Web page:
Consumers to Dictate What They Want From Retailers

Consumers to Dictate What They Want From Retailers

LAS VEGAS Retailers operate today in a business to consumer world in which they try to predict what consumers want, but in the future successful retailers will adopt a or view in which consumers dictate the terms of their relationship with retailers, said Michael Webster, vice president and general manager, retail and hospitality, NCR, Duluth, Ga. Increasingly, consumers are expressing what they want

LAS VEGAS — Retailers operate today in a “B2C” — business to consumer — world in which they try to predict what consumers want, but in the future successful retailers will adopt a “C2B” or “C-tailing” view in which “consumers dictate the terms of their relationship with retailers,” said Michael Webster, vice president and general manager, retail and hospitality, NCR, Duluth, Ga.

Increasingly, consumers are expressing what they want through a multitude of channels, including the Internet, mobile phones, call center and the store, Webster said last week during a technology workshop at the Food Marketing Institute show here. In an NCR survey, 83% of consumers said they want to interact with businesses “that offer them a more seamless experience across multiple channels,” he said.

But this will require integrating what are still different “silos” of applications, he noted. And most retailers are still “struggling with the idea of converged channels,” as evidenced by the fact that online retailing divisions sometimes compete with their own parent company.

The investment in C2B, Webster acknowledged, may be significant, with “a lot of infrastructure behind it.”

There are two key consumer attributes that retailers need to recognize in the new C2B world — presence and preference. Presence is which channel consumers are operating in at any given point in time. Preference indicates the retail experiences they wish to have, such as preferred method of tender, preferred language or whether they want a receipt printed or emailed. “The result is a more personalized experience that allows the consumer to control and tailor their experience in the store,” said Webster.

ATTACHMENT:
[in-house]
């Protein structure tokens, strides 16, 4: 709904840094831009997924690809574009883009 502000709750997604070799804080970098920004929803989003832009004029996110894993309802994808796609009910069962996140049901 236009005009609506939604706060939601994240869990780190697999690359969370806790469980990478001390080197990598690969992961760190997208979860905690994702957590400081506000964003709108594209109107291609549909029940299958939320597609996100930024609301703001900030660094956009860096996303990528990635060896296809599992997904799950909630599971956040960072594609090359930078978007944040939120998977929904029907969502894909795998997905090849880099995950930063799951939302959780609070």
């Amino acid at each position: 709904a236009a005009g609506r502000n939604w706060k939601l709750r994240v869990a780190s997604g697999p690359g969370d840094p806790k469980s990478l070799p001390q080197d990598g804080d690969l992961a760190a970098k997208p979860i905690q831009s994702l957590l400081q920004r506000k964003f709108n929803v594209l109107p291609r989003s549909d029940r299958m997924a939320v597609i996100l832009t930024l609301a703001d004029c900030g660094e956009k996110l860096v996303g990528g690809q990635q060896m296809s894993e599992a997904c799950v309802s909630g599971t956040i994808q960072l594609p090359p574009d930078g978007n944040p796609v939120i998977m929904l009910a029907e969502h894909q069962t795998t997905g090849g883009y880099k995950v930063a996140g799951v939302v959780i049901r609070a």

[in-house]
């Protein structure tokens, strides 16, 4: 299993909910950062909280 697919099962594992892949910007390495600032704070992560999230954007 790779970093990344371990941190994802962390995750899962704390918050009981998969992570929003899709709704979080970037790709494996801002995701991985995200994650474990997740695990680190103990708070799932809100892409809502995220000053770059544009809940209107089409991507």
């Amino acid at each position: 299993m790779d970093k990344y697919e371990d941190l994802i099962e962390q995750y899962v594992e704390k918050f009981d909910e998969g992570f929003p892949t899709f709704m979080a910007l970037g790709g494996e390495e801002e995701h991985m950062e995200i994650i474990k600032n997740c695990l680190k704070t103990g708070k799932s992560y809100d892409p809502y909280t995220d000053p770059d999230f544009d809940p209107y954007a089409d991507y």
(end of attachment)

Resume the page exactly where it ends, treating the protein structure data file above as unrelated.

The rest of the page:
Consumers can also declare their preferences on a retailer's website through the creation of shopping lists. Then, when they enter the store, they can use a kiosk to have the deli start preparing the order indicated on the list and receive offers relevant to their list of preferred products.

Personalization will also be reflected in the self-checkout area, where shoppers will be able to indicate if they are left-handed or color-blind, and have the screen tailored accordingly.

On the other hand, consumers do not need to provide “a deep psychological profile of their needs,” said Webster. “It just needs to be simple things over time.”

Mobile phones are an important part of the C2B vision, said Webster. He suggested that consumers will be able to link their phones to a kiosk upon entering a store and have their phone lists converted to a map showing where each item is located in the store.

Another example is that a mobile phone, with the shopper's permission, would notify the store manager of the shopper's arrival at the store. “Mobile will converge with in-store,” he said.

But he does not see this tighter integration between mobile phones and other points of service until 2011 or 2012. “It will be enabled by the proliferation of NFC-enabled phones that allows consumers to interact with kiosks and are driven by application functionality not in the market today.”